(Photo: Reuters/Jonathan Ernst)
According to Thursday remarks by Speaker of the House John Boehner and an Evangelical Immigration Table spokesperson interviewed Friday by The Christian Post, immigration reform legislation could still pass Congress this year.
Galen Carey, vice president of government relations for the National Association of Evangelicals, told CP that he was recently in touch with staffers from Boehner's office who said there will be opportunities to take up immigration reform in June and July.
Carey will participate in an EIT event on Tuesday. Over 200 evangelical pastors from 25 states will meet in Washington, D.C., to encourage the House to finish immigration reform this year.
On Thursday, Boehner jokingly teased some of his fellow Republican House members who are reluctant to pass immigration reform at a Middletown Rotary Club meeting in his home district.
He then added, "We get elected to make choices. We get elected to solve problems and it's remarkable to me how many of my colleagues just don't want to ... They'll take the path of least resistance."
The EIT event will begin with a press conference followed by a worship service. After that, the pastors will visit congressional offices. They will visit the representatives of their own districts as well as the members who appear undecided on immigration reform, Carey explained. Some of the pastors who are national leaders in their respective denominations will also visit with some of the congresspersons who are members of their denomination.
Rich Nathan, senior pastor at Vineyard Columbus in Ohio, is one of the pastors attending. He spoke to The Christian Post Friday.
Around 2006, Nathan said that he "began to hear from more and more families" in his church who had been separated from other family members through deportation. Vineyard Columbus is a multi-ethnic church with about 8,500 attendees from about 120 countries. Much like the surrounding area, the church also has political diversity, with Republicans, Democrats and independents.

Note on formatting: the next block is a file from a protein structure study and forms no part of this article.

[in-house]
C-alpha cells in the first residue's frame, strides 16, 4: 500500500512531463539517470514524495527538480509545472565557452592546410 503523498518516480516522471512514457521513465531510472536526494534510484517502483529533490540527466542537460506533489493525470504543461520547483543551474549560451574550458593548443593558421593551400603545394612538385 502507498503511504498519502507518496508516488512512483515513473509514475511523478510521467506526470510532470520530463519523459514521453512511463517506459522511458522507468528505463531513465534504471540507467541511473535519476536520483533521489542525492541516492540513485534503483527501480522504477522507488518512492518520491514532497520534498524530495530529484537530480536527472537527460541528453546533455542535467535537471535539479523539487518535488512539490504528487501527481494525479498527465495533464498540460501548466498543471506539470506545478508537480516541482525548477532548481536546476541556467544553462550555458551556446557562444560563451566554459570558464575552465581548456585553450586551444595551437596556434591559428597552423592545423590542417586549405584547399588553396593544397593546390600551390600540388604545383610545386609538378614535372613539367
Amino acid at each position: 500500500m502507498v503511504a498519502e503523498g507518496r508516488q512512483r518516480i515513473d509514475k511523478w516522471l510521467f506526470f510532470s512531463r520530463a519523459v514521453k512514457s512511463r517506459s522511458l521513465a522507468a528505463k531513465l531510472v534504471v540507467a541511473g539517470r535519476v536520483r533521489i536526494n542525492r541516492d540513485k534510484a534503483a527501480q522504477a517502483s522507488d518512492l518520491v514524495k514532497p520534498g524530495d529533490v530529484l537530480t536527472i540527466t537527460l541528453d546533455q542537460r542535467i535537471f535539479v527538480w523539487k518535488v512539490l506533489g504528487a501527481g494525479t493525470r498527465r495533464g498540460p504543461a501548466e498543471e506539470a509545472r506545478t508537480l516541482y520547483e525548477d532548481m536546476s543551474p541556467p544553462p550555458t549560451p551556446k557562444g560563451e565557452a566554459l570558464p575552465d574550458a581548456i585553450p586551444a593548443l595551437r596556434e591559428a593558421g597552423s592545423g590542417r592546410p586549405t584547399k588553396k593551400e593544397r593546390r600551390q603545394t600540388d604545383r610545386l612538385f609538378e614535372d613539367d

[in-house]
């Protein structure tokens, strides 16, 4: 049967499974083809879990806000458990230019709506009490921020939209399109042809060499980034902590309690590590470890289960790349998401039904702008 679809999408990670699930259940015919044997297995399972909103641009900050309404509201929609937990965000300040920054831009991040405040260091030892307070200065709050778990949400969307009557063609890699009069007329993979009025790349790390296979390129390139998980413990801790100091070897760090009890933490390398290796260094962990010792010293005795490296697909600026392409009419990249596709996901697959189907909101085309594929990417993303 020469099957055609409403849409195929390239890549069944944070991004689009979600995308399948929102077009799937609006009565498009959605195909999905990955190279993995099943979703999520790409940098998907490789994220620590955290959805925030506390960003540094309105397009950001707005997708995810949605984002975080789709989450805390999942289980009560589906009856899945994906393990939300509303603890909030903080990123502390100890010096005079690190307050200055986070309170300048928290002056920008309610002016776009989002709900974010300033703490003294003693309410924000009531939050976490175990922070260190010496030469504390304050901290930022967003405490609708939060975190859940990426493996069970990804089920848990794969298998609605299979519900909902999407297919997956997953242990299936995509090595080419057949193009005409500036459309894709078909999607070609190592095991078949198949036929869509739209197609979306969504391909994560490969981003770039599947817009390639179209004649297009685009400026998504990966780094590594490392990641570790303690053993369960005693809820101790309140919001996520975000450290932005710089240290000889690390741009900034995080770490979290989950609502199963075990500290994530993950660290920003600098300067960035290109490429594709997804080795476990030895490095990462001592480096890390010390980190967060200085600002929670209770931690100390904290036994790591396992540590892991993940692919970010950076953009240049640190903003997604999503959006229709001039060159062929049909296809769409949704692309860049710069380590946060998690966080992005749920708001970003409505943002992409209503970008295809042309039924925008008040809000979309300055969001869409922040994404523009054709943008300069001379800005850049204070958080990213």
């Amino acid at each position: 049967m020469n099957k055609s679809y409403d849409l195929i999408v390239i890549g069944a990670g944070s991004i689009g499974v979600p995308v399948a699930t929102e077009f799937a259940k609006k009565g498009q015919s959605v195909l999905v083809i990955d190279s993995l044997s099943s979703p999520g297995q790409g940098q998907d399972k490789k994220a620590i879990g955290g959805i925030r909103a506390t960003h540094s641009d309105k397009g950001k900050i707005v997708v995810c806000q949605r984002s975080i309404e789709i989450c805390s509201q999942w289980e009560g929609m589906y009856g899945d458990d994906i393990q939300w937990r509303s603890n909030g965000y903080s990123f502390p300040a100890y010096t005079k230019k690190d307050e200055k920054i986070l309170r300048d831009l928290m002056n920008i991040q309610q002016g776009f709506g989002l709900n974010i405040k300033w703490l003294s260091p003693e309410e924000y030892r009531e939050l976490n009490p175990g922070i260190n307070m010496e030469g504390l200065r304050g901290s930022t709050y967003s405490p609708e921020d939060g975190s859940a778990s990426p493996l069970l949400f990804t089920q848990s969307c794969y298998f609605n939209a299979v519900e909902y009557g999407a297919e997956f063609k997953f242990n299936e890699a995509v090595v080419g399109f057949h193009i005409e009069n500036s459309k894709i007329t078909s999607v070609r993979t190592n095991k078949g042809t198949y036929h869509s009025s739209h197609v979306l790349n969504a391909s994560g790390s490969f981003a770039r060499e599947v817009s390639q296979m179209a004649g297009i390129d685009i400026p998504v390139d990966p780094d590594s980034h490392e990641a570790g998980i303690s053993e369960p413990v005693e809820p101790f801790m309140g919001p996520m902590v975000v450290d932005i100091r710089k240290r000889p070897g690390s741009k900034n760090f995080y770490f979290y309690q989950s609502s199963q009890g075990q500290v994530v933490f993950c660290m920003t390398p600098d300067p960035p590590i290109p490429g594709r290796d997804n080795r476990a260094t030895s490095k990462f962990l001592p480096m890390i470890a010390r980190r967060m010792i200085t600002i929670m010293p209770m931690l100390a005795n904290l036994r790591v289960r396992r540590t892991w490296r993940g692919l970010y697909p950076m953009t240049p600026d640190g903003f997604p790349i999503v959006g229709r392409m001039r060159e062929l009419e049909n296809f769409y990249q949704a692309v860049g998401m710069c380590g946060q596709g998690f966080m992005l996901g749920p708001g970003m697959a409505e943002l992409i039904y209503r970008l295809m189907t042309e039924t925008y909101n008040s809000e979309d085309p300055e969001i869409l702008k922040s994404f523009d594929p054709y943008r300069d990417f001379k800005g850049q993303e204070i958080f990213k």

He recalled one Haitian family who was scammed by immigration attorneys, losing $5,000 to one attorney and $3,500 to another. (The current immigration system can be called the "lawyer support act," Nathan says.) While still working out their immigration status with their second attorney, the mother was deported back to Haiti just before the 2010 earthquake. Now, the mother, who was severely injured in the earthquake, cannot get back into the United States and her family cannot visit her in Haiti.
For him, Nathan said, the issue is spiritual and moral, and one of family separation. "The Bible commands us to care for immigrants," he added. He also recommended Matthew Soerens and Jenny Yang's 2009 book, Welcoming the Stranger: Justice, Compassion & Truth in the Immigration Debate.
Boehner said early February there would be a delay in immigration reform because many in his caucus did not trust President Barack Obama to enforce an immigration law if they passed it. And in an April 1 interview with CP, Rep. James Lankford (R-Okla.) said he did not anticipate passage of an immigration reform bill before the November election.
Carey believes a bill could get passed after the election and before the end of the year, a so-called "lame duck" session, but significant progress would need to be made on the legislation this summer for that to happen.
The current calculations by Republican leaders have more to do with the timing, rather than the substance, of the legislation, Carey added. Do they bring the legislation up for a vote before the election, during a lame-duck session, or in the next Congress?
Some Republican House members and strategists have suggested it would be better to wait until the next Congress because Republicans could win the Senate. In response to that suggestion, Carey said there are some dangers in that strategy. If Republicans win the Senate, Sen. Charles Grassley (R-Iowa) would likely be the next chair of the Judiciary Committee, and he does not appear favorable to immigration reform. Additionally, several members of the Senate could be running for president, which would create a "circus atmosphere," regardless of which party is in control.
Plus, Carey added, waiting hurts those who are already suffering from the current broken system. "There is no policy reason for waiting," he said. "Some people may see political reasons for waiting, that's not my specialty, but it doesn't appear beneficial to anybody."
In CP's interview with Lankford, he said he was opposed to amnesty for current unauthorized immigrants, but that does not mean there would be absolutely no opportunities for citizenship.
When asked about that, Carey said he was "pleased [Lankford] is recognizing that there are good people who are caught in the jaws of bad laws and we need to fix the laws in those cases."
"What's interesting," Carey aded, is Lankford "says there's not much support for amnesty, but amnesty is not on the table. There is no bill that is proposing amnesty that anyone has introduced. ... The options that are on the table, providing a way for the undocumented to earn legal status, that is supported by substantial majorities of every demographic, including Evangelicals."